Today in Medicine: Can nicotine prevent Parkinson’s?

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File photo of a woman receiving an injection. Credit: Metro

Topic of Study: Anti-cocaine vaccine
Location of study: U.S.
Study subjects: Mice, non-human primates
Results: Researchers at Weill Cornell Medical College say they have successfully tested an anti-cocaine vaccine in primates, bringing them closer to launching human clinical trials. This study, published online by the journal Neuropsychopharmacology, compared the vaccine’s effect to that of Pac-man, in this case gobbling up cocaine in the blood before it can reach the brain.
Significance: Researchers state there are about 1.4 million cocaine users in the United States seeking to break their addiction to the drug. They hope that the anti-cocaine vaccine will render the drug ineffectual due to antibodies produced by the body when the drug enters the body.

Topic of Study: Nicotine and Parkinson’s disease
Location of study: U.S.
Study subjects: 490 patients newly diagnosed with Parkinson’s disease, 644 unrelated individuals without neurological conditions as a control
Results: A study recently published in Annals of Neurology, a journal of the American Neurological Association and Child Neurology Society, found that eating foods containing trace elements of nicotine, such as peppers and tomatoes, might reduce risk of developing Parkinson’s. Researchers seem to think that Solanaceae, a flowering plant family that includes variants that are edible sources of nicotine, may provide a protective effect against Parkinson’s disease. Eating vegetables in general did not affect Parkinson’s disease risk, but as consumption of edible Solanaceae increased, Parkinson’s Disease risk decreased. Peppers displayed the strongest effect.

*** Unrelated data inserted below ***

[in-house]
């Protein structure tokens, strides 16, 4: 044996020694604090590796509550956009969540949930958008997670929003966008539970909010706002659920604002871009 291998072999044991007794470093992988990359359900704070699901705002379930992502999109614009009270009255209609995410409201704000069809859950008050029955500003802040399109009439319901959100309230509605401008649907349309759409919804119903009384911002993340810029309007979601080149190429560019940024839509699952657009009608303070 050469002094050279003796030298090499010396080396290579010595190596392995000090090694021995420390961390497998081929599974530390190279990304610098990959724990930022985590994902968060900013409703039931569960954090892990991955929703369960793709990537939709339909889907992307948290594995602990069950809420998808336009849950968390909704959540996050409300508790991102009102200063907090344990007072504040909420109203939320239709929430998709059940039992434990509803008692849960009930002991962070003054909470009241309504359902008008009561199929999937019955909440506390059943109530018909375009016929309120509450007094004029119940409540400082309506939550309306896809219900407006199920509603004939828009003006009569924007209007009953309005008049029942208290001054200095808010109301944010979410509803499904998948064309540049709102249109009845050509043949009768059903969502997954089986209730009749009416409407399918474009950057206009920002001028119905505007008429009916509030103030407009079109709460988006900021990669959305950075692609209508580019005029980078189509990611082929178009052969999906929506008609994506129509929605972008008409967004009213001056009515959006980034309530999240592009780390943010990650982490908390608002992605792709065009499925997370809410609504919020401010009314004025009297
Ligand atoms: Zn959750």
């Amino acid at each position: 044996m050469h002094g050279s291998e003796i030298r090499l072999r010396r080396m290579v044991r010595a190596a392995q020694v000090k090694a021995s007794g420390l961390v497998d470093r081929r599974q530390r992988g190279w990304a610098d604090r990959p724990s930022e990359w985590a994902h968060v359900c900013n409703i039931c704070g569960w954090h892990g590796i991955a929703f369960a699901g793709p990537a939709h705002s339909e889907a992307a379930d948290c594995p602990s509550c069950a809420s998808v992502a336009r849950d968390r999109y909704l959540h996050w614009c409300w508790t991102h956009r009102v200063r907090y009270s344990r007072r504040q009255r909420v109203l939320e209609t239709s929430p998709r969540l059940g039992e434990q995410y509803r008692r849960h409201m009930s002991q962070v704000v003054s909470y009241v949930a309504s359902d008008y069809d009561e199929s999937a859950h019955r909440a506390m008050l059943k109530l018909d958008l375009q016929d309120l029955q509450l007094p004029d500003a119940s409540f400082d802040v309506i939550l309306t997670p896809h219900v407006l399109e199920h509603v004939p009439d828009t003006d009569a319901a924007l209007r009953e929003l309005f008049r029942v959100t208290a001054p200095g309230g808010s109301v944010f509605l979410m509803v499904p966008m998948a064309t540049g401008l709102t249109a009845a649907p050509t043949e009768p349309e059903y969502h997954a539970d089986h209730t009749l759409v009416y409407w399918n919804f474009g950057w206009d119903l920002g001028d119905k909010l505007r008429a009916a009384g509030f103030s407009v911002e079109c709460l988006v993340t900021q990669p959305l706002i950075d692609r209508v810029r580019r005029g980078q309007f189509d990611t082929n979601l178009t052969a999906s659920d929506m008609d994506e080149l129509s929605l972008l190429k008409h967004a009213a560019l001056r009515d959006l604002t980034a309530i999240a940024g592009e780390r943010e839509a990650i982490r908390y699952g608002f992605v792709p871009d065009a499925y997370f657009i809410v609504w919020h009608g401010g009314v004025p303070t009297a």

Significance: Previously, researchers have found that smoking cigarettes and other forms of tobacco, also a Solanaceae plant, reduced relative risk of Parkinson’s Disease, which is caused by a loss of brain cells that produce dopamine and results in facial, hand, arm, and leg tremors; stiffness in the limbs; loss of balance and slower overall movement. Experts are not sure if nicotine or other components in tobacco provide a protective effect.

Topic of Study: Fish vs. red meat in reducing cancer risk
Location of study: Canada
Study subjects: Meta-analysis
Results: Nutrition Reviews just published a report stating that people who eat red and processed meat are 40 percent more likely to develop oesophageal cancer than others who ate a diet with more fish.
Significance: It’s been thought that nitrates and other chemicals used in processed meat are carcinogenic. This new study provides more evidence that cutting down on red meat is healthier.

Topic of Study: Coumarin In cinnamon and cinnamon-based products
Location of study: U.S.
Study subjects: Data study
Results: The Journal of Agricultural and Food Chemistry reports that many cinnamon-flavored foods, drinks and supplements sold in the U.S. use a form of the spice that contains high levels of a natural substance, coumarin, which may cause liver damage. Cassia cinnamon, which is used as a cinnamon flavor in most American breads, sticky buns and other products, is cheaper than Ceylon, true cinnamon. Cassia was found to have higher levels of coumarin than ceylon.
Significance: The study results are similar to those out of the European Union.



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